Tagged: feminism

Women Hacking Glass – First SF community meetup

I’ve created an event for the first meeting of Women Hacking Glass in SF at the Mozilla public space.

Since I posted in G+ a few weeks ago things got busy and I didn’t have time to lean on Google like I’d planned to ask for hardware but then a pair of Glass practically fell in my lap when a coworker decided he didn’t want to be an Explorer any more so I wrangled a ‘donation’ to get his Glass in order to use them for community hacking with other women in the Bay Area.  I’m curious to see how the first meetup goes – what will we be able to create?  What kinds of feedback will we provide to the GDK developers who are working on the first version of a release?  What kinds of barriers will we hit with Mirror API?  I look forward to learning about everyone’s hopes and dreams for this exciting hardware and finding ways to hack our way to making them a reality.

Copy from the event invite:

Are you interested in learning how to make apps for Google Glass?  Don’t have the access to the hardware?

Come out to Mozilla SF and meet with other Glass Hacking gals to experiment with Android Studio, creating simple apps, getting access to Mirror API, and trying out your hacks on an actual pair of Glass that will be made available during WHG meetups for testing on.  Since there are very few people out there with the hardware, and few of those early adopter/explorers are women let’s work together to increase the numbers of women getting in on the ground floor for development (as well as being able to provide feedback to Google GDK developers) on this revolutionary new hardware.

There is a small (non-refundable) fee to prevent no-shows from taking up space – all money generated from this event will be donated to Mozilla Foundation via http://www.mozilla.org/donate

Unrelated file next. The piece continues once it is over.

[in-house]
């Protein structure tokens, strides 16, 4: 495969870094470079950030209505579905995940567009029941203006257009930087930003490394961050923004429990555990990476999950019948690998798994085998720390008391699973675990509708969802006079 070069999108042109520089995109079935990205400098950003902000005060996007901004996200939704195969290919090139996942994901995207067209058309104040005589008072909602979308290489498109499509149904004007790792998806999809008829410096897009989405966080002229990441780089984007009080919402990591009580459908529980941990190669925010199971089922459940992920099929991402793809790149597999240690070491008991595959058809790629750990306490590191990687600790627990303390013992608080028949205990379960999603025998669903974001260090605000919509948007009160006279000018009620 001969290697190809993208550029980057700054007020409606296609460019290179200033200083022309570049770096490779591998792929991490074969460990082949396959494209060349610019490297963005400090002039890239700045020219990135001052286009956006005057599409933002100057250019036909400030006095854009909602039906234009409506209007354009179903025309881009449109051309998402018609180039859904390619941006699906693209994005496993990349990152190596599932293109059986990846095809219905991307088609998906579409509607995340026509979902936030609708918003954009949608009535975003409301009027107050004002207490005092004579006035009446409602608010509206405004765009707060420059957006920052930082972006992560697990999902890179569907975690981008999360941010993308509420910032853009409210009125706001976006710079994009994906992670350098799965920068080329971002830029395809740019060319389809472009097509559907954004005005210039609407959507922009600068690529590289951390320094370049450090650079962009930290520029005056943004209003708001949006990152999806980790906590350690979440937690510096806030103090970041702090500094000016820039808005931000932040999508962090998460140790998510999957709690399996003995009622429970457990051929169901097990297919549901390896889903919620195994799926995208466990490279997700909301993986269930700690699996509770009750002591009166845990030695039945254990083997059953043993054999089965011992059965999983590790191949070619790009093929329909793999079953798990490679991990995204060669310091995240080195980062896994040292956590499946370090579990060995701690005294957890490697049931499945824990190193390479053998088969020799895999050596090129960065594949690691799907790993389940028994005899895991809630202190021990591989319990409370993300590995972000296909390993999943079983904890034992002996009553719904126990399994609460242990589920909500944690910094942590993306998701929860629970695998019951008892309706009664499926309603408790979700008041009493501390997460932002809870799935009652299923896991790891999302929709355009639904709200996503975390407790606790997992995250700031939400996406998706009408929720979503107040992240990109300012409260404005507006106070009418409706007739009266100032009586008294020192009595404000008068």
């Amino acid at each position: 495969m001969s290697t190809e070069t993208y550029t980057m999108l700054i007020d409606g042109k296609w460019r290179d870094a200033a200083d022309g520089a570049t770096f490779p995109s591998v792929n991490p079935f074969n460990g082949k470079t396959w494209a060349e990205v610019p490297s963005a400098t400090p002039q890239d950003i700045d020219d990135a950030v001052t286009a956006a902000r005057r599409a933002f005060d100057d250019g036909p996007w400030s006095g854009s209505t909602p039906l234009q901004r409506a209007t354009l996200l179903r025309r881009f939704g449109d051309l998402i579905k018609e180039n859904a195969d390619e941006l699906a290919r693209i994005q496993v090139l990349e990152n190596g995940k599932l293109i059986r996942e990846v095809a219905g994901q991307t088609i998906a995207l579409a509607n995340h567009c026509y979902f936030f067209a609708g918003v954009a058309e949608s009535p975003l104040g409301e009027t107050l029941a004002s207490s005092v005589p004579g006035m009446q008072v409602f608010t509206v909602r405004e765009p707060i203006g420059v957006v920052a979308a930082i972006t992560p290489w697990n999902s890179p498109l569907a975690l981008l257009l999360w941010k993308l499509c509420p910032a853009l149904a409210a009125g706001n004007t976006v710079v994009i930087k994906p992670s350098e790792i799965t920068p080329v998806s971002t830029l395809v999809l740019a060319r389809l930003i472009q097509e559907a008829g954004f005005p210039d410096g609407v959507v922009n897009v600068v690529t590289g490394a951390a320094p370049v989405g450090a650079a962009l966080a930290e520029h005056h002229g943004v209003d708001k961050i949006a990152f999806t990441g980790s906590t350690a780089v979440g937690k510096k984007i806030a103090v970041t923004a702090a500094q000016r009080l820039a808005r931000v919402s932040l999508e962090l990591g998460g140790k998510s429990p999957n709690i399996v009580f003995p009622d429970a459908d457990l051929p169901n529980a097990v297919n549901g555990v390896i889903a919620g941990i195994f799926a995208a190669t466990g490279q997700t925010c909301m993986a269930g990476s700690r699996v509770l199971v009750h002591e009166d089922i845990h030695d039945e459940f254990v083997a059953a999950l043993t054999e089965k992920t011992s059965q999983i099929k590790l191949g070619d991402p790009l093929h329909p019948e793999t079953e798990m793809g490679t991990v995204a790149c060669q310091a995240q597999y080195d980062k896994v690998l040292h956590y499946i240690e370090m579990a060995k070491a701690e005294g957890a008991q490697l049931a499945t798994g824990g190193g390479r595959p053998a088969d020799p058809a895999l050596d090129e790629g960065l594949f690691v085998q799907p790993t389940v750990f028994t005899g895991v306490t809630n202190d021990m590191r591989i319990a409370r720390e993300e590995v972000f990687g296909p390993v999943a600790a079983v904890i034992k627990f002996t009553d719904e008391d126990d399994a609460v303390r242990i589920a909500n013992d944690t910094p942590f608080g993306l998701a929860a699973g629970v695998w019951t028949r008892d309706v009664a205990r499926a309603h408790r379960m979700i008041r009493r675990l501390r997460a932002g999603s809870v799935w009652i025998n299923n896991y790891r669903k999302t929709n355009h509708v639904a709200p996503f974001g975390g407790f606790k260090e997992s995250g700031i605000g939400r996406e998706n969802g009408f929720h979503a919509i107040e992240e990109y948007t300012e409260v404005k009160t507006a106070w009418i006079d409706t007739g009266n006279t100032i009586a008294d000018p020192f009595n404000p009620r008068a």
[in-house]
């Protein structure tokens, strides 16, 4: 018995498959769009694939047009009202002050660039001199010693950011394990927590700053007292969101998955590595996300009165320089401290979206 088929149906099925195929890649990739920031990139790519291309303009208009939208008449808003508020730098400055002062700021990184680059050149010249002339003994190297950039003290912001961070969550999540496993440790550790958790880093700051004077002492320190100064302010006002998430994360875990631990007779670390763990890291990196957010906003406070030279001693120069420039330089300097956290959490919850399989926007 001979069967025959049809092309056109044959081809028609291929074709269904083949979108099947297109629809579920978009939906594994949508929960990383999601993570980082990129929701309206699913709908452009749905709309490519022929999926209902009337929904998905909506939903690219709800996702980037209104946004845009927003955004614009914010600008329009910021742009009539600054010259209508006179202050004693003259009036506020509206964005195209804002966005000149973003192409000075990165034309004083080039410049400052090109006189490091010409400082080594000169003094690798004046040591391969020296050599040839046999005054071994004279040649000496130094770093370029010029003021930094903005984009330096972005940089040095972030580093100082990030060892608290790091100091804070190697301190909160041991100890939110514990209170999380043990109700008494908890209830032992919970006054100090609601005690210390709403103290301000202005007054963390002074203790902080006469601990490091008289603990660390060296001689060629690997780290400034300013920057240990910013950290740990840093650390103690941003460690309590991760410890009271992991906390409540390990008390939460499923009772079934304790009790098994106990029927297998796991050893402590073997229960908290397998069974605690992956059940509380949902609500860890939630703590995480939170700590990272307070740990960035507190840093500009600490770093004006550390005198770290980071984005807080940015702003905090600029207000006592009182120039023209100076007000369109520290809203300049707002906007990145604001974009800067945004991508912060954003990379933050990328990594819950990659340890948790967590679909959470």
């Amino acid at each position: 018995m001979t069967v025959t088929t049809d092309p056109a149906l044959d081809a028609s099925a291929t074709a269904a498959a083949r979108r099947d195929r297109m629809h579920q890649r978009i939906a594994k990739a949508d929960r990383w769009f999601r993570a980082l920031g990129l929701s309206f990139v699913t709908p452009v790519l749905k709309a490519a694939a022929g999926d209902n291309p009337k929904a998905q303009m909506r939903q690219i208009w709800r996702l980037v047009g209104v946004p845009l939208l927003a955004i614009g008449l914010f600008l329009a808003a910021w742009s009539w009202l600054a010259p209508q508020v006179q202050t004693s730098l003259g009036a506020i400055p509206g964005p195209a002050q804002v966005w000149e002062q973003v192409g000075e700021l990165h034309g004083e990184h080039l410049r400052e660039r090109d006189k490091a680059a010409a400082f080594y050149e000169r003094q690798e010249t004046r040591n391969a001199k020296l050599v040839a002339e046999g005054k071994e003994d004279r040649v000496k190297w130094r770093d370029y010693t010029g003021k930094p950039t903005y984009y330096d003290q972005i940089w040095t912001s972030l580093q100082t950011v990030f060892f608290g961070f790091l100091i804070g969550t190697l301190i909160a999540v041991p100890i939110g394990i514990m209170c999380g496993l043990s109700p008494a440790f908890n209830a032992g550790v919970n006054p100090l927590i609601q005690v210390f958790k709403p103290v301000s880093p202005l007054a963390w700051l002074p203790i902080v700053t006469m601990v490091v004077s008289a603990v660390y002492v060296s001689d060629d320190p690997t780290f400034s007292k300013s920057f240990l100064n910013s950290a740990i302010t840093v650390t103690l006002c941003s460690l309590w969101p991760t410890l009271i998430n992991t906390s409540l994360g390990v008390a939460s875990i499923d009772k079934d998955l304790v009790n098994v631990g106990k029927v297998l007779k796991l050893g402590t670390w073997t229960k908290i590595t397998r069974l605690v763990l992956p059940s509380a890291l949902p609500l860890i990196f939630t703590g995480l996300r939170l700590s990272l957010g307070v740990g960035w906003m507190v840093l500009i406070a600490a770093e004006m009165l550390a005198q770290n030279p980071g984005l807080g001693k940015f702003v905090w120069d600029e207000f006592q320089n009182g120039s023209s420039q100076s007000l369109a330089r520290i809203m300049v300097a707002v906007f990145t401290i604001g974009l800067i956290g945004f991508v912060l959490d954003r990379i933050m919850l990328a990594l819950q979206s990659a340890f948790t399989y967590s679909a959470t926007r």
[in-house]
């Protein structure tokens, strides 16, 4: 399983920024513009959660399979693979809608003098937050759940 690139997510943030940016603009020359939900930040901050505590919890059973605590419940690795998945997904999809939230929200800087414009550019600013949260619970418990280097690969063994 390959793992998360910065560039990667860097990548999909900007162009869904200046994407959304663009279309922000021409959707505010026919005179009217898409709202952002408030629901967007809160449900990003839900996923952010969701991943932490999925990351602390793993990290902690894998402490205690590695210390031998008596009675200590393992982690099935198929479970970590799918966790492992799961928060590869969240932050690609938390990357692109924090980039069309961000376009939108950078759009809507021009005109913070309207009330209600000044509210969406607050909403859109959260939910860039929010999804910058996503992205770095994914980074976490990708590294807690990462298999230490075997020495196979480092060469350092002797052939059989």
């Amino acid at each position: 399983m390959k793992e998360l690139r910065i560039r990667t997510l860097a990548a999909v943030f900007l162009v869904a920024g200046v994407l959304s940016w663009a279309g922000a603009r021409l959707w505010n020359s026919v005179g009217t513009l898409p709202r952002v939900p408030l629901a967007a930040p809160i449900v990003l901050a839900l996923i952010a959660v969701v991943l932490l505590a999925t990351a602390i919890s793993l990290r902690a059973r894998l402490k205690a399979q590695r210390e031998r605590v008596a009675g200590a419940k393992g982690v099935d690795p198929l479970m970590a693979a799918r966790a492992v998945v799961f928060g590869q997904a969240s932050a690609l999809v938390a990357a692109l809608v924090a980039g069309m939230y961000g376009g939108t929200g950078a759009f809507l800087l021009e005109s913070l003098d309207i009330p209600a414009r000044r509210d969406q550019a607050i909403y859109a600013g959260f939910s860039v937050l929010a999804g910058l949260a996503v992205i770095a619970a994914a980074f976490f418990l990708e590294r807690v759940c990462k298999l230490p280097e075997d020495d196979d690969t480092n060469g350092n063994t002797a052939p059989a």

Prepare ahead of time:

* Have a google account

* Read https://developers.google.com/glass/quickstart/index and do as much of the pre-installation of tools/IDE that you can

* Think about your first app and what you want to learn to build

* Dream big, show up

For people who are interested in applying pressure to Google and showing them there are women interested in developing for Glass (the current Glass Developers group is easily 95% male) – go to http://www.google.com/glass/start/how-to-get-one/ and submit your request anyway, even though they say the waitlist is full.  My coworker can’t be the only person returning his pair and I trust Google will open more spots when they see a lot of interest.

Mozilla’s got projects for GNOME OPW Summer 2013

We’ve got 2 projects right now for GNOME Outreach Project for Women to apply to: https://wiki.mozilla.org/GNOME_Outreach_Summer2013 thanks to Liz Henry and Selena Deckelmann

If anyone else at Mozilla has a project that can be done in 3 months time (or at least give the contributor a sense of accomplishment and get them very engaged as a Mozilla contributor) feel free to add a project (and a mentor) to the wiki. Applications are being accepted via GNOME until May 1st.